When the Supreme Court upheld the Patient Protection & Accountable Care Act (ACA) last year, the implementation of sweeping changes that will result from health care reform kicked into high gear. With many ACA provisions taking effect in 2013 and 2014, businesses and individuals can now better understand the impact of the law.
Access to care
ACA includes several new avenues for individuals to access care, including expansion of state Medicaid plans, incentives for employers to offer health care coverage and access to insurance exchanges for individuals who do not qualify for Medicaid and are not covered at work.
ACA removes the ability for insurers to deny coverage due to pre-existing conditions but also requires all individuals to have coverage or face a penalty.
The most significant impact for businesses is the requirement to provide employer-sponsored health coverage or pay a penalty. In general, starting in 2014, any business with more than 50 full-time employees is required to offer affordable health coverage that meets minimum coverage criteria. If a business does not offer coverage, or offers coverage that is not affordable, the penalties would be as follows:
- If a business does not offer coverage, the annual penalty is $2,000 per employee in excess of 30. (That is, if a business has 100 employees, the penalty would be 70 x $2,000, or $140,000.)
- If a business offers coverage that is deemed unaffordable, the penalty is $3,000 for each employee who receives a premium credit to access care through an insurance exchange.
As businesses prepare for these changes, they should determine which full-time employees must be offered coverage, ensure that premiums charged to employees are low enough to be affordable and be sure benefits offered under the plan meet ACA minimum requirements.
While small employers are exempted from many of these provisions, they are encouraged to offer coverage in exchange for a health insurance premium credit. In general, employers with 25 or fewer full-time employees whose average pay is less than $50,000 can receive a credit of up to 50 percent of health insurance premium paid, as long as they pay at least 50 percent of the cost of the single premium for their employees.
Impact on patient care
While most ACA provisions do not directly impact an individual’s health care choices, many patients will notice changes in the way doctors and hospitals deliver care. For many years, most payments to providers have been based on the volume of services provided. ACA creates a significant focus on quality of patient care and outcomes, rewarding or penalizing providers based on these factors. These changes are driving hospitals, physicians and insurers to align so they can better manage the care of a patient population, via organizations called Accountable Care Organizations (ACO).
The goal of an ACO is to reduce the cost of patient care by managing the way care is provided, mainly by ensuring it is provided in the right setting. ACOs often include patient navigators or gatekeepers that help patients access the right type of care, ensure that chronic conditions are treated appropriately and coordinate care from different providers to limit duplication of services.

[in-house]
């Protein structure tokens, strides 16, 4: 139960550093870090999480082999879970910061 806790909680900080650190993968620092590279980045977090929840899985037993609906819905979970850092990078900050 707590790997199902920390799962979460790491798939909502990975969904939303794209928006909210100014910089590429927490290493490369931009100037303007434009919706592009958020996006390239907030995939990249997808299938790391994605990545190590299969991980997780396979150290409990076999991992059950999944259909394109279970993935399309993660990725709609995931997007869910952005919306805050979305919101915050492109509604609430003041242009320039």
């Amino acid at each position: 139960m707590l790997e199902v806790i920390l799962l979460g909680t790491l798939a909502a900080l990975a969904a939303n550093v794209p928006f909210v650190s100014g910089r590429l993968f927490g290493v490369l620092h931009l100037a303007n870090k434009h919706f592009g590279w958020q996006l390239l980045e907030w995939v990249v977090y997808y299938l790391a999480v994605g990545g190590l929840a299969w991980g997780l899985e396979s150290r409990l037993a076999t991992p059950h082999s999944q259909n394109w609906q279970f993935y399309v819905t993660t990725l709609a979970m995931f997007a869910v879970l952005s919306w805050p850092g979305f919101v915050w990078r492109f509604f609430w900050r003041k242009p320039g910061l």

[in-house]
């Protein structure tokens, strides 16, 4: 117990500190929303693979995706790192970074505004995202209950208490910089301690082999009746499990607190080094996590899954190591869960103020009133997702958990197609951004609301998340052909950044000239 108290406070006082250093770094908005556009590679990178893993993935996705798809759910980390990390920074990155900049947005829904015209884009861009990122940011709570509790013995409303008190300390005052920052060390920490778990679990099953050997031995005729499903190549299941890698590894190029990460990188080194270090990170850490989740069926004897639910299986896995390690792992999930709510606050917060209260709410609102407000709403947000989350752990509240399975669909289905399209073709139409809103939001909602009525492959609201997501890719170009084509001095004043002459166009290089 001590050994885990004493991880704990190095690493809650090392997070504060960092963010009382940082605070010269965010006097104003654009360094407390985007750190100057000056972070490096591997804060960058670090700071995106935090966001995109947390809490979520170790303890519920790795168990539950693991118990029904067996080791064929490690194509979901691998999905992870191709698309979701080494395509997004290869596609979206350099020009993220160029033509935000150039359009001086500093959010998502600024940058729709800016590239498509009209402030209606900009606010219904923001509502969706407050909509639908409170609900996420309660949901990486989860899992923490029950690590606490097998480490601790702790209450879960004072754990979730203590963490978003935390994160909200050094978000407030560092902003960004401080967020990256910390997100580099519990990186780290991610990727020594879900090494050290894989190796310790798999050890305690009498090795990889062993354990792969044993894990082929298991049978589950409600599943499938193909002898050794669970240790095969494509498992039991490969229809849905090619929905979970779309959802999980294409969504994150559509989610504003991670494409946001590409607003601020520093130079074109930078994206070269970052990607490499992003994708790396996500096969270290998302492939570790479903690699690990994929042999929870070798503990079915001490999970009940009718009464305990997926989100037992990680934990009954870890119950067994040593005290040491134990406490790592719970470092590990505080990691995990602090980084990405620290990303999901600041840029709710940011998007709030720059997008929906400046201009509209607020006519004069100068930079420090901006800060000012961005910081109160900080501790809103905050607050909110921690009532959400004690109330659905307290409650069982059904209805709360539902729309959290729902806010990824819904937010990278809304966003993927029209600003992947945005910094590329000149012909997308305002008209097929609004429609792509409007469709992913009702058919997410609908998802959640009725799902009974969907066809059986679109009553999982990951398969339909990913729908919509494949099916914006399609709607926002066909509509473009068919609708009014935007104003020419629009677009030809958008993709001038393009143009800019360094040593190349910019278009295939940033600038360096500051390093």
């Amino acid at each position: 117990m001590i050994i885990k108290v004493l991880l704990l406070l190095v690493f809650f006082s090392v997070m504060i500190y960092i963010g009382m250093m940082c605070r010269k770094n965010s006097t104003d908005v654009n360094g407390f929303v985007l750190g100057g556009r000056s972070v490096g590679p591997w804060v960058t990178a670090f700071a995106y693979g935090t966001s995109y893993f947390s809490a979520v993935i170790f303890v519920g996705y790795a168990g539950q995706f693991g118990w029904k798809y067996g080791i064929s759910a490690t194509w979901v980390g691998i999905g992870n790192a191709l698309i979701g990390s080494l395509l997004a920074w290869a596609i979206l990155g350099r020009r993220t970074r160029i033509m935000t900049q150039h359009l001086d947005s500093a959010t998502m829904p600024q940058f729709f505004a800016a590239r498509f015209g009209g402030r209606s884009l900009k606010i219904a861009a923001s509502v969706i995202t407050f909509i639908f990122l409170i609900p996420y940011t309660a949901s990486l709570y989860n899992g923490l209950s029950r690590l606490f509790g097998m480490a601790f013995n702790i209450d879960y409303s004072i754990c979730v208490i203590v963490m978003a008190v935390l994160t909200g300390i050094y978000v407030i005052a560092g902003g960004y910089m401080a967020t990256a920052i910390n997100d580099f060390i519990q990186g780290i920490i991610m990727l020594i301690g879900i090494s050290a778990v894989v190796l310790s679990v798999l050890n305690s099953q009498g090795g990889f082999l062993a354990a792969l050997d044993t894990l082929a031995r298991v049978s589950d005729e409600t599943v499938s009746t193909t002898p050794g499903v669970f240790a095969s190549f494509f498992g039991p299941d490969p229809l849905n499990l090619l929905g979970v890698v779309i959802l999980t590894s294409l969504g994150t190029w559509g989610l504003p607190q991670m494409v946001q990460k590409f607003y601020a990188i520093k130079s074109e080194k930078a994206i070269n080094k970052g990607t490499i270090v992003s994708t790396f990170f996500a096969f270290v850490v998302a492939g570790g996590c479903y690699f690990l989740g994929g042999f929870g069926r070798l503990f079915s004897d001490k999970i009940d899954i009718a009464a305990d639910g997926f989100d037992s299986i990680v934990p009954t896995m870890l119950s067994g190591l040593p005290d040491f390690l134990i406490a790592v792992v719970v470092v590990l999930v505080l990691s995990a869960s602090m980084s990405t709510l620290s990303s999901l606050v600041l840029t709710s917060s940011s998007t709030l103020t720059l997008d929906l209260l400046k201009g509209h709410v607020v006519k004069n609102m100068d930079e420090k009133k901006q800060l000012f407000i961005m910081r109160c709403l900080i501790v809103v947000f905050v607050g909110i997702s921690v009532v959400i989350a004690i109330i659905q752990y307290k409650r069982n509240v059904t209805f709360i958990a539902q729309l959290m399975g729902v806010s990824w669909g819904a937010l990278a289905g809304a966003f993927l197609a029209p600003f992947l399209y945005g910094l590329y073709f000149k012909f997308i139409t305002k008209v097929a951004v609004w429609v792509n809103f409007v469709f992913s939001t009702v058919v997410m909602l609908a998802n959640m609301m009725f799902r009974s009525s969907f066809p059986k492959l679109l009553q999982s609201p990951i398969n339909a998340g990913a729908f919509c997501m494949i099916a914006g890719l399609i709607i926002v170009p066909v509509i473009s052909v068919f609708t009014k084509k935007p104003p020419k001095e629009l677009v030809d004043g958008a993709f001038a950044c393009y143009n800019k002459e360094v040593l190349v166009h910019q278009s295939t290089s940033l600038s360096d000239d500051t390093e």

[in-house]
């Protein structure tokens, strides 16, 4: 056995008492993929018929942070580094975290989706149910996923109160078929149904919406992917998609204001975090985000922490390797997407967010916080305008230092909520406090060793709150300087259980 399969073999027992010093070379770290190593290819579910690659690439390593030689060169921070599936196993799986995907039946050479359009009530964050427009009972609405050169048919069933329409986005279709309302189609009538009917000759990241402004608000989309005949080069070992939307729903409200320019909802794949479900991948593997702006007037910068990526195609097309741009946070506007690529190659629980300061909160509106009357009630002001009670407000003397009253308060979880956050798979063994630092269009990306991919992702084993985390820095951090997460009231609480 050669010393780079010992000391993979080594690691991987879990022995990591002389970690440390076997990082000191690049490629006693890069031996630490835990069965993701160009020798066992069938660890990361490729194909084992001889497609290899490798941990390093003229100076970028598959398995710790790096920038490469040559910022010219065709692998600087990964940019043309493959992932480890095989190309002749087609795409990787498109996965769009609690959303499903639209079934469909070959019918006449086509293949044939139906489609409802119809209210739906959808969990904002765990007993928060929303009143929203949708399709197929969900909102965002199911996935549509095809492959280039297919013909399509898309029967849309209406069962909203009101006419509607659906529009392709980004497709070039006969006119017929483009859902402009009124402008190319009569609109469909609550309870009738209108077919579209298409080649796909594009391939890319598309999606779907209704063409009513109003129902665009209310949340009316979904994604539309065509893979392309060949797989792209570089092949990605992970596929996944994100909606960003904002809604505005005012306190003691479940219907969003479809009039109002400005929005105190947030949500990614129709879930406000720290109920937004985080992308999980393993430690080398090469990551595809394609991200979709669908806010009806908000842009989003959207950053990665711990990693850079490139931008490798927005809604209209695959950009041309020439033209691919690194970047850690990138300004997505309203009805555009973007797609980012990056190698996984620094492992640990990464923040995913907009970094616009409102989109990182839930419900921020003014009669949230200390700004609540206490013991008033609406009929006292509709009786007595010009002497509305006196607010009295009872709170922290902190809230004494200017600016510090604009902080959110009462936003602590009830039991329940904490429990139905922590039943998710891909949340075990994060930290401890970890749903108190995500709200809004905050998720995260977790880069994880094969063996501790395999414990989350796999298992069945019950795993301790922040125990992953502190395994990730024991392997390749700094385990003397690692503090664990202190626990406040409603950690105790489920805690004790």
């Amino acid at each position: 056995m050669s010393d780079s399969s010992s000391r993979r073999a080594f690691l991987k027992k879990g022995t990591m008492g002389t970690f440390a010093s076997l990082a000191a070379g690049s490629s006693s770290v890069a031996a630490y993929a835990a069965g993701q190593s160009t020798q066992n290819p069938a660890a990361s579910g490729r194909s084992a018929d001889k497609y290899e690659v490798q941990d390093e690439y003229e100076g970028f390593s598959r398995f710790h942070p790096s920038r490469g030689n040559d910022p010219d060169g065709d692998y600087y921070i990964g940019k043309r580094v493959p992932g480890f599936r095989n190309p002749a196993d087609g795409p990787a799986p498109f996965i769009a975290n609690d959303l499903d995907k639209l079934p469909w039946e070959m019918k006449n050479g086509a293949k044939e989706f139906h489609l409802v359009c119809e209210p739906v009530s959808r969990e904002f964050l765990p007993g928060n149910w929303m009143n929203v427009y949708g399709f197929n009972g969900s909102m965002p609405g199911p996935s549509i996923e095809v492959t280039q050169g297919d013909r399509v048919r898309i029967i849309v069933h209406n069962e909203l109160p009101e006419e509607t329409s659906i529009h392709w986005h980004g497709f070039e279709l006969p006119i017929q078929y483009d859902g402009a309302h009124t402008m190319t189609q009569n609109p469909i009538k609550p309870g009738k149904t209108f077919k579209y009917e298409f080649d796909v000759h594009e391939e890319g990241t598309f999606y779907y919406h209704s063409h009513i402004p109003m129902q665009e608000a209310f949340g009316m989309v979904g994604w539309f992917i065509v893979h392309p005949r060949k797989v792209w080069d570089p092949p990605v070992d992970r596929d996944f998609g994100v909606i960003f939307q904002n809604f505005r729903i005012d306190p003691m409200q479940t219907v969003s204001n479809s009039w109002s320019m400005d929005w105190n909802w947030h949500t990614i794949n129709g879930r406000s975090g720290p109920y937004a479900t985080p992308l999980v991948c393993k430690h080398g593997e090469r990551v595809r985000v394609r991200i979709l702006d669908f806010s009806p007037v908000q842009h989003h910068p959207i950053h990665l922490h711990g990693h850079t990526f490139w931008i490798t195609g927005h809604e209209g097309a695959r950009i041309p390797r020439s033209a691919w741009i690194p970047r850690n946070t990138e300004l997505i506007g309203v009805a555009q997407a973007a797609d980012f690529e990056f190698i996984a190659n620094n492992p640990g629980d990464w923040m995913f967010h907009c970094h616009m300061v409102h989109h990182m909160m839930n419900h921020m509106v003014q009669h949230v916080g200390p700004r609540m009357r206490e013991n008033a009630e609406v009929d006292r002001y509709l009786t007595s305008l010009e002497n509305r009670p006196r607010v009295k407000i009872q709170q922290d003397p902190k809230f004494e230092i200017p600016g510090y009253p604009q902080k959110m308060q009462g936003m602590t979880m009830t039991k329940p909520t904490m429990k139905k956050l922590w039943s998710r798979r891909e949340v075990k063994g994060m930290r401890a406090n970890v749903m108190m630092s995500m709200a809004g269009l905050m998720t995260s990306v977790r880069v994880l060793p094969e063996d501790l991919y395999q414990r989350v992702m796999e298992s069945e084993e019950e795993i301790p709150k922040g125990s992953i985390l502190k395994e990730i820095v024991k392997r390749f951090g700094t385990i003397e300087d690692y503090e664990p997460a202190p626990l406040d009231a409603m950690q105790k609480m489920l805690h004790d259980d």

Patients participating in an ACO can expect more direct contact from caregivers and will be asked to take ownership of their health care outcomes. Employers may be asked to offer more wellness benefits and encourage healthy habits to aid in the success of an ACO.
Paying for ACA
ACA’s $940 billion cost is paid for through several means, including payment reductions to providers and increased taxes.
Tax provisions include numerous business taxes, such as excise taxes on high-cost health plans and medical device manufacturers, annual fees paid by insurance and pharmaceutical companies and limitations on certain corporate income tax deductions.
For individuals, taxes include a 0.9 percent Medicare tax on earned income in excess of $250,000 for joint returns ($200,000 for other filers) as well as a 3.8 percent Medicare tax on net investment income. Other individual provisions include:
- If an individual does not purchase the minimum level of coverage required by ACA, then a penalty equal to the greater of 1 percent of income or $95 applies in 2014. This increases to 2 percent or $325 in 2015 and then 2.5 percent or $695 in 2016 and after. The ACA includes premium assistance credits that can be used to offset this cost for qualifying taxpayers.
- Pre-tax contributions to a health flexible spending account will be limited to $2,500 per year.
- The threshold for deducting medical expenses as an itemized deduction was increased from 7.5 percent to 10 percent of adjusted gross income.
Although most of these provisions will be effective in just nine months, there are many details yet to be finalized. For example, most state and federal insurance exchanges are not functional yet, so the manner in which individuals will enroll is not clear.
Also, while Medicaid expansion was a key component of ACA, it is voluntary on a state-by-state basis. Certain states may elect not to expand Medicaid, which could impact patient access to care as well as the financial health of hospitals. (Certain payments to hospitals are being reduced in anticipation of increased Medicaid volume. If a state does not expand Medicaid, the payment cuts still occur.)
Businesses and individuals should closely monitor the final rollout of ACA and contact advisors to be sure they are making the right choices to limit the financial impact of these changes.
This information was written by Tom Watson, managing partner of BKD’s Dallas practice. He can be reached at email@example.com or (972) 702-8262. Applying specific information to your situation requires careful consideration of facts and circumstances. Consult your BKD advisor before acting on any matter covered here.
Article reprinted with permission from BKD, LLP, bkd.com. All rights reserved.